Workplace Investigations

Pate v Galway 2013

This is an unusual case.

The plaintiff was fired due to allegations of fraud. Criminal charges were also laid on which the plaintiff was acquitted.

The end result, following two trips to the Court of Appeal, was an award of punitive damages of $450,000 due to the failure of the internal investigator appointed by the employer to present the full extent of his findings to the police which led to criminal charges being laid against the plaintiff. An award of aggravated damages of $75,000 was also made. A voluntary payment of one year’s severance was made prior to the first trial.

The case is regrettable for the way in which the late Mr. Pate was treated by his employer. The allegations were clearly serious. A fair and proper investigator may well have concluded there was no wrongdoing and spared the plaintiff and his employer the disgrace, emotional angst, costs and the damage award which followed.

Pate v Galway - The First Trial - November 2009

At the outset of the first trial, the parties had agreed to settle the wrongful dismissal claim at 12 months. Also, the plaintiff had abandoned his claim for damages for loss of reputation, all of which was without prejudice to the remaining claims.

Mr. Pate was initially hired by the township as its Chief Building Officer. He was employed from 1989 through the time of the merger of the two defendant municipalities on December 31, 1998, after which time he held the position of building inspector. Less than three months after the merger, on March 26, 1999, he was dismissed. He then earned an annual salary of $34,100 plus other benefits and was 43 years of age. As of the date of the first trial, he was 54.

On the date of termination, Mr. Pate was advised that certain discrepancies had been noted with respect to permit fees, which were alleged to have been received by him and not given to the township. He was instructed by his superior, Mr. John Beaven, a former police officer, that failing his resignation, the police would be called in. Mr. Pate refused to do so and offered to call the police himself. No details of the allegations were given to Mr. Pate. On the same day, Mr. Pate noted that his ledger of permit applications was not given to him with his personal possessions. The employer stated it was township property and refused to provide it to him. This ledger card had been maintained by Mr. Pate. He had requested that the municipal clerk initial reconciled entries each month. At the trial it was discovered that the plaintiff’s journal had recorded receiving fees for one of the properties under a different name as he had received the fees from the owner’s son-in-law.

Criminal charges were laid against Mr. Pate. He was acquitted of all charges on December 17, 2002. The trial lasted four days over a one year time period. The Crown withdrew one charge when the above referenced ledger card was provided to it. The local newspaper published stories on the trial on at least three occasions, including headlines. Mr. Pate testified that his marriage ended shortly after the commencement of the criminal charges. He described this as one of numerous stressors which contributed to the separation. Mr. Pate and his former spouse had operated a local restaurant, known as the Loon’s Nest. It closed in 2000. Mr. Pate, whose evidence was accepted by the trial judge, testified that the allegations against him, locals stopped their patronage. He felt that these issues contributed to, but were not the sole cause of, its demise.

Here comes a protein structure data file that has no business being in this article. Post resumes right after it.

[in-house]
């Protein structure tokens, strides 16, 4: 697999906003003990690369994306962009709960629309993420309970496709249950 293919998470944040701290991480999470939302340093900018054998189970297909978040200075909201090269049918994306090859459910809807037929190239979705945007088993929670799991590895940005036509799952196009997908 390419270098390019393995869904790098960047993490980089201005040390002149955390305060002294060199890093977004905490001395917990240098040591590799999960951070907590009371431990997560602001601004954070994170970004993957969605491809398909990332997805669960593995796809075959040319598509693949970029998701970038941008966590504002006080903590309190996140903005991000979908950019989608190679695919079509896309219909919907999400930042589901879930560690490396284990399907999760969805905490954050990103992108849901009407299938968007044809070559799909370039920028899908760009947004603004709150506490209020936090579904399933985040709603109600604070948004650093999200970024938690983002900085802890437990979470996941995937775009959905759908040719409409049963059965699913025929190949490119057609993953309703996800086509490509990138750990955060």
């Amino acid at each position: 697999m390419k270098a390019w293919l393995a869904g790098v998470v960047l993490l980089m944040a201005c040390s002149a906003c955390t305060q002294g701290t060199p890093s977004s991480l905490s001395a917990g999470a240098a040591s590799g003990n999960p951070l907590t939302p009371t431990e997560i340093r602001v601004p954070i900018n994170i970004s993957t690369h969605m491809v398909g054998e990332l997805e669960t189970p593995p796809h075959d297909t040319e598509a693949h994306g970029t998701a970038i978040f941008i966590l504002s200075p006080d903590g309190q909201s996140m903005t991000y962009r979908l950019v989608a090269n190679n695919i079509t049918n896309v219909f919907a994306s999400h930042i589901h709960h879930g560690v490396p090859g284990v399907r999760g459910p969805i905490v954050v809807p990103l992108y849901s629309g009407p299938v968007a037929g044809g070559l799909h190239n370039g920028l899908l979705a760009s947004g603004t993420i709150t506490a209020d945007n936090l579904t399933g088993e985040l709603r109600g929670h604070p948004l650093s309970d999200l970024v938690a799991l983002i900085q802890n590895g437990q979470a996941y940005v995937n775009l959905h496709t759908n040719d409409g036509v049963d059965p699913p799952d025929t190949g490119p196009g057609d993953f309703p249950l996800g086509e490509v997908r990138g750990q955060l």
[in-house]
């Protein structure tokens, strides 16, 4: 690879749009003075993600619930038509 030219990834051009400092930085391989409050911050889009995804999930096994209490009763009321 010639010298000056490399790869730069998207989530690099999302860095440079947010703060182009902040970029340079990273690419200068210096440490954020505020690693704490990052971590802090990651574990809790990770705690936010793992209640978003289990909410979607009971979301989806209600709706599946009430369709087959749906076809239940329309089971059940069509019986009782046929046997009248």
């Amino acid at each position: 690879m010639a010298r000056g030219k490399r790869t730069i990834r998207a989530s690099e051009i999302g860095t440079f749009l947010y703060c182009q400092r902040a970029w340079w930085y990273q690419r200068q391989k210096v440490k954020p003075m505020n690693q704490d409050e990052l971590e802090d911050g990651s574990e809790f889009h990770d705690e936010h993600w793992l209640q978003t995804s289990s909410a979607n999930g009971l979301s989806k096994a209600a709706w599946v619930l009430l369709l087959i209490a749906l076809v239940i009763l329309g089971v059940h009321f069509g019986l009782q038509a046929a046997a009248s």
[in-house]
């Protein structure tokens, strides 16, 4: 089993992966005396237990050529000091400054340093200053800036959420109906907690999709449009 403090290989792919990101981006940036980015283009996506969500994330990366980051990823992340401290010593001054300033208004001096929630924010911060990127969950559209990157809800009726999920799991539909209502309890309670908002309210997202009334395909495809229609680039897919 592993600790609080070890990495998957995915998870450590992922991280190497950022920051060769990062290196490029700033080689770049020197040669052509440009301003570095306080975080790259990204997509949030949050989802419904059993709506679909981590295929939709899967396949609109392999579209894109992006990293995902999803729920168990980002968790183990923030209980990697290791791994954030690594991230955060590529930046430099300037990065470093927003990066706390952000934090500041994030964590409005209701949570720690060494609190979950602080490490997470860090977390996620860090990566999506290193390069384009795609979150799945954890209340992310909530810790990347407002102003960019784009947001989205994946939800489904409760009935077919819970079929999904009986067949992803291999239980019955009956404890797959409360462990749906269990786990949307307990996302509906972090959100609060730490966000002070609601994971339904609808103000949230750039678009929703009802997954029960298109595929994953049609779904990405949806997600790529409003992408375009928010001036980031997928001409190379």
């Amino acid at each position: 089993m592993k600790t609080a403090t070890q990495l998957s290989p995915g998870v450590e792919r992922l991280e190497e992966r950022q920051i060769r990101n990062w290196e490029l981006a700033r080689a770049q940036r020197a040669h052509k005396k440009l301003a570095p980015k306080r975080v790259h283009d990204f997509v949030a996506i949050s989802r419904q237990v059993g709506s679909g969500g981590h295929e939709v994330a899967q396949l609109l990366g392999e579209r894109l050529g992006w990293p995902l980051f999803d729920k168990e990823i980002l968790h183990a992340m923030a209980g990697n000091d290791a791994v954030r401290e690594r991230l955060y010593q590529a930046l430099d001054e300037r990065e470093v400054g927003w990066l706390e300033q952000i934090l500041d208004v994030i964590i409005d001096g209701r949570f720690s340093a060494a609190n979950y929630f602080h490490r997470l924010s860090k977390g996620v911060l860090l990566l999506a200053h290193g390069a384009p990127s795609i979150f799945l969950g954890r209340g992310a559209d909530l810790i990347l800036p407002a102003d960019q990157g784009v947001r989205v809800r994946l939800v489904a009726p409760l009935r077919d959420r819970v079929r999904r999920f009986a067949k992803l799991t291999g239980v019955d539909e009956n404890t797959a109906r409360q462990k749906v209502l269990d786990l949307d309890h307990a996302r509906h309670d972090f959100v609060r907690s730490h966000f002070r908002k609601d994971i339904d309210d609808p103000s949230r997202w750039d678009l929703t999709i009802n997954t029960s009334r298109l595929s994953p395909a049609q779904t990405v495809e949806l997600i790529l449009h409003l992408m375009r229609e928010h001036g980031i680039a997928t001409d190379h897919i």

Mr. John Beaven, a retired experienced police officer, and the superior of the plaintiff on termination, conducted an investigation into the issues dealing with the permit fees and provided his report to the police. He was the sole witness for the employer at this trial.

Mr. Beaven initially claimed to have given all relevant evidence to the police. However, he admitted that he retained the plaintiff’s journal, including his notes relating to building permit applications and application fees. He could not state what had happened to the journal or produce it. He also admitted that he did not tell the police that the employer had lost a large number of files, including building permit files. During the criminal trial, it was proven that some of the property owners had paid their fees at a satellite office operated by the township prior to amalgamation and that many of the files had been lost during a move in 1998. Although municipal officials knew about the missing files, no one told the police of this.

The trial judge found that Beaven had admitted that exculpatory evidence had been held back from the police. In particular, one of the allegations had been examined in a 1995 building committee investigation, which had concluded that there was no wrongdoing. This information was not given to the police.

The investigating police officer at the civil trial testified that had he known of the all the information which emerged at the criminal trial, he would not have laid charges.

 First Trial

The trial judge awarded a Wallace bump of four months. 1

The tort of malicious prosecution was unsuccessful at trial. The trial judge found that the employer had not intended to subvert or abuse the criminal justice process and that the decision to prosecute was that of the police and that it had been also reviewed by a Crown Attorney in advance. This was the case, notwithstanding the trial judge’s evident severe criticism of the conduct of the municipality in withholding important evidence.

Aggravated damages were awarded in the sum of $75,000, in addition to the legal costs of his defence of the criminal trial of $7,500.